Finally, in recognizing that students are not only the future of much of the workforce, they also have vital interests in making sure that workplaces are fair and just, the AFL-CIO is going to authorize Working America to create a student membership, expand their work with campus-based student organizations, advocate for issues of importance to students and work to make sure that student workers have the ability to exercise their right to organize and collectively bargaining.
See the full text of the resolution here: http://www.aflcio.org/About/Exec-Council/Conventions/2013/Resolutions-and-Amendments/Resolution-5-A-Broad-Inclusive-and-Effective-Labor-Movement
Excerpted and resposted from: http://www.businessweek.com/news/2013-09-09/indiana-right-to-work-law-ruled-unconstitutional-by-state-judge
Indiana’s right-to-work law making it a crime to charge union dues as a condition of employment was ruled unconstitutional by a state court judge.
Enacted by now-former Governor Mitch Daniels last year, the measure made it a misdemeanor to require a worker to pay fees, assessments or other charges to a union or a third party to get or keep a job.
Opponents called the legislation a wage-lowering union buster. State court Judge John M. Sedia in Hammond concluded it was unlawful because it forced unions to provide benefits to non-members without just compensation.
“There is no court which is more loathe to declare any state statute unconstitutional than this one,” Sedia said in a Sept. 5 ruling, saying he had no choice other than to void the law.
The judge delayed enforcement of his ruling during an appeal.
State Attorney General Greg Zoeller’s office said today it will seek to reverse the ruling.
“The state will take an immediate appeal to the Indiana Supreme Court of this declaratory judgment which we contend is incorrect,” Bryan Corbin, a spokesman for Zoeller, said in an e-mailed statement, noting the court rejected some arguments by the International Union of Operating Engineers Local 150 and six individual plaintiffs including its president, James M. Sweeney.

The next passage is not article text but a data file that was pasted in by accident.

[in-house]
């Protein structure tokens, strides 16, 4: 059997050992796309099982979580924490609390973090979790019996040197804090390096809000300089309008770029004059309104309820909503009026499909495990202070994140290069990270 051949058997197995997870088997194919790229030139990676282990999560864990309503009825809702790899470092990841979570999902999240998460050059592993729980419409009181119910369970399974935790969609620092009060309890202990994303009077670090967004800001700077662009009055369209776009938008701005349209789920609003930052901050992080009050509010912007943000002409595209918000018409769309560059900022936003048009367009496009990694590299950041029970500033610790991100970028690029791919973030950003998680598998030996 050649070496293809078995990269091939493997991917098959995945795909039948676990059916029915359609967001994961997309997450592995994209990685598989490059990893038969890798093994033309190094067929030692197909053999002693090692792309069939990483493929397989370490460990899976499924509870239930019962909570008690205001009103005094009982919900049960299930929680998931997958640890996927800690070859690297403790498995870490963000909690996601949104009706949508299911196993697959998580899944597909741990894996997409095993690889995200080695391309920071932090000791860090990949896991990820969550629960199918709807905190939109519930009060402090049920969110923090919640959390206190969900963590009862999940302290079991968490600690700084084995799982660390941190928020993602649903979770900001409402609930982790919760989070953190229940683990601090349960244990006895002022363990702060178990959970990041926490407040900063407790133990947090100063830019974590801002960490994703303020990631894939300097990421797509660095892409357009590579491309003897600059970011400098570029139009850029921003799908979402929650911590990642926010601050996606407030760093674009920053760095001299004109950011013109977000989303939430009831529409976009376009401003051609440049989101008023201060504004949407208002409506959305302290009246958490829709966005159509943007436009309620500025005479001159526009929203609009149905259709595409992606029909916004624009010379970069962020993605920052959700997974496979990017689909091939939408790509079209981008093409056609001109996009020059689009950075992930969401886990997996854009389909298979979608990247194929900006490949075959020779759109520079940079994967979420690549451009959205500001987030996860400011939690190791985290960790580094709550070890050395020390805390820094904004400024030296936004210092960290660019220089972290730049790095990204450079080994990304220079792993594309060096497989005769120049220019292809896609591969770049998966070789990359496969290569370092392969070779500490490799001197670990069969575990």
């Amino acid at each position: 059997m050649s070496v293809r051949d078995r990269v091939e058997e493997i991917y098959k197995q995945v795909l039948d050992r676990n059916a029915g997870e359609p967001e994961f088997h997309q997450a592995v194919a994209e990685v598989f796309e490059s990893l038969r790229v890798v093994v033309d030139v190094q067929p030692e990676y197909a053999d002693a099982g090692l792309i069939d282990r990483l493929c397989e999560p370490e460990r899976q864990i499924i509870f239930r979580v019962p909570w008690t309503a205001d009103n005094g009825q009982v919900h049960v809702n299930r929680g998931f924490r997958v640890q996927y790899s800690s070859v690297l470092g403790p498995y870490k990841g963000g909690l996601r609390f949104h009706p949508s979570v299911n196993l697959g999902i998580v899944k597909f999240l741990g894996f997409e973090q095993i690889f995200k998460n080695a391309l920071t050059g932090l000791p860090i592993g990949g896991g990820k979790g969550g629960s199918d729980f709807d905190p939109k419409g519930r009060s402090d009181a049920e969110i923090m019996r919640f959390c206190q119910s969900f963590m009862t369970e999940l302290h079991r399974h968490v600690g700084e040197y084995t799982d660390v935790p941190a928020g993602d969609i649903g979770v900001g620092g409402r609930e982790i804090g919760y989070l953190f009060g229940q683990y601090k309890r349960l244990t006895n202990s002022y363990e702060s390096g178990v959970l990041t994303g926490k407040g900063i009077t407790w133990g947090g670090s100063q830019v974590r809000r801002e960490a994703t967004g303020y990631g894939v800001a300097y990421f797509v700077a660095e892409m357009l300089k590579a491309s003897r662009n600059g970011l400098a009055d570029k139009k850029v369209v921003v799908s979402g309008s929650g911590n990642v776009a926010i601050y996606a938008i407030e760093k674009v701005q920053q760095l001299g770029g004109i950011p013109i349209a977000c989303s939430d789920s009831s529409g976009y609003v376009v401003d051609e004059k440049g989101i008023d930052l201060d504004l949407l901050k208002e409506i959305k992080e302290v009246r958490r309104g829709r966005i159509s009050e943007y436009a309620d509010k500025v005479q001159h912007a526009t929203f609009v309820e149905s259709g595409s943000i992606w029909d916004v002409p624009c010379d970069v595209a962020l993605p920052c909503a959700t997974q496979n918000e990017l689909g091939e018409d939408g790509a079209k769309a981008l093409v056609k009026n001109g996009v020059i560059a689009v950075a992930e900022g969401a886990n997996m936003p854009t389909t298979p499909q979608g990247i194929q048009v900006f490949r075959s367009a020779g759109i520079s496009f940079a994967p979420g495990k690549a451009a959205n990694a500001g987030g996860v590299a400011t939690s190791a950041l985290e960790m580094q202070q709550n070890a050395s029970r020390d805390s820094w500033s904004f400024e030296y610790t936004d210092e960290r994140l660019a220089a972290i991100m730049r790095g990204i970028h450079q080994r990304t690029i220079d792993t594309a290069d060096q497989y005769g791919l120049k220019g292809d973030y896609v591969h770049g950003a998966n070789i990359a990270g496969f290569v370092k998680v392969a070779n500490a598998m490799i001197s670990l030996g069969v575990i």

“This is a huge victory for the middle class,” Sweeney said in a statement posted on the union’s website. “These laws are nothing but thinly-veiled tools to weaken unions, and this is a big win for workers who rely on unions to provide decent wages and benefits.” The union is based in Countryside, Illinois.
Daniels, a Republican, signed the law on Feb. 1, 2012, after it passed the state senate on a 28-22 vote, making his state the 23rd to enact such legislation.
“This law won’t be a magic answer but we’ll be far better off with it,” Daniels said then. “No one’s wages will go down, no one’s benefits will be reduced, and the right to organize and bargain collectively is untouched and intact.”
The case is Sweeney v. Zoeller, 45D01-1305-PL-52, Lake County, Indiana, Superior Court (Hammond).
Reposted and excerpted from: http://thinkprogress.org/economy/2013/09/10/2595421/infuriating-facts-subprime-ceos-years-financial-crisis/
Five years ago this week, the investment bank Lehman Brothers Holdings Inc. declared bankruptcy and triggered the financial collapse that brought us the Great Recession. Things have turned out quite well for former Lehman Brothers CEO Dick Fuld and four other industry executives whose work contributed substantially to the cycle of subprime lending and financial swindling that caused the crisis. Fuld and his colleagues haven’t just avoided legal repercussions for the crisis. They’re also among the wealthiest people in the country.
As part of a series commemorating the fifth anniversary of the Lehman Brothers bankruptcy, the Center for Public Integrity (CPI) published a look at Fuld and executives from Bear Stearns, Merrill Lynch, Citigroup, and Bank of America on Tuesday. Here are three infuriating facts CPI unearthed about the masters of the financial universe.